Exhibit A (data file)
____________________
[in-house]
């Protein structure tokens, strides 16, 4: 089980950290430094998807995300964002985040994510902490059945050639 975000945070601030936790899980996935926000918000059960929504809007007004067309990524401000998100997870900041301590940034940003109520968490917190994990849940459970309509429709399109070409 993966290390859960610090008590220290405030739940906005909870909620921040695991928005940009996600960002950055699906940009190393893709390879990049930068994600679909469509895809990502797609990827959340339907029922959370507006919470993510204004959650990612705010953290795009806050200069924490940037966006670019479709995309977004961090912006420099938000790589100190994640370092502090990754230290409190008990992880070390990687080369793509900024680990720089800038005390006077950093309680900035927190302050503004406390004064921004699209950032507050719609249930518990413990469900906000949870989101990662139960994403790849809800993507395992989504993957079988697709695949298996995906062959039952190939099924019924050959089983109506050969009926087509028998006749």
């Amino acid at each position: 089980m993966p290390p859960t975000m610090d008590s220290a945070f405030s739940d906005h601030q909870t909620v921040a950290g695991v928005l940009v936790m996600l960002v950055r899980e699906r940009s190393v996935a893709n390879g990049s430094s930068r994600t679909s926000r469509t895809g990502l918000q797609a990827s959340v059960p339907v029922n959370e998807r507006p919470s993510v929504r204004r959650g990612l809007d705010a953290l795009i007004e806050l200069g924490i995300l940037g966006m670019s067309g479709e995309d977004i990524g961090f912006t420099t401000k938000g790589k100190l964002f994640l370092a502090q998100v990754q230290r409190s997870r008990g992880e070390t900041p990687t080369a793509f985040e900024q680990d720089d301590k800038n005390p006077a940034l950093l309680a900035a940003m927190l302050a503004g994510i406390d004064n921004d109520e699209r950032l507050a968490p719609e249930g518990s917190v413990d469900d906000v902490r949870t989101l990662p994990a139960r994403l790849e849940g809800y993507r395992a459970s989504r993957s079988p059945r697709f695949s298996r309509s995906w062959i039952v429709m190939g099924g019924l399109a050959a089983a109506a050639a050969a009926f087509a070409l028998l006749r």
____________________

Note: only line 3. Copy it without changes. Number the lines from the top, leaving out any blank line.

């Amino acid at each position: 089980m993966p290390p859960t975000m610090d008590s220290a945070f405030s739940d906005h601030q909870t909620v921040a950290g695991v928005l940009v936790m996600l960002v950055r899980e699906r940009s190393v996935a893709n390879g990049s430094s930068r994600t679909s926000r469509t895809g990502l918000q797609a990827s959340v059960p339907v029922n959370e998807r507006p919470s993510v929504r204004r959650g990612l809007d705010a953290l795009i007004e806050l200069g924490i995300l940037g966006m670019s067309g479709e995309d977004i990524g961090f912006t420099t401000k938000g790589k100190l964002f994640l370092a502090q998100v990754q230290r409190s997870r008990g992880e070390t900041p990687t080369a793509f985040e900024q680990d720089d301590k800038n005390p006077a940034l950093l309680a900035a940003m927190l302050a503004g994510i406390d004064n921004d109520e699209r950032l507050a968490p719609e249930g518990s917190v413990d469900d906000v902490r949870t989101l990662p994990a139960r994403l790849e849940g809800y993507r395992a459970s989504r993957s079988p059945r697709f695949s298996r309509s995906w062959i039952v429709m190939g099924g019924l399109a050959a089983a109506a050639a050969a009926f087509a070409l028998l006749r």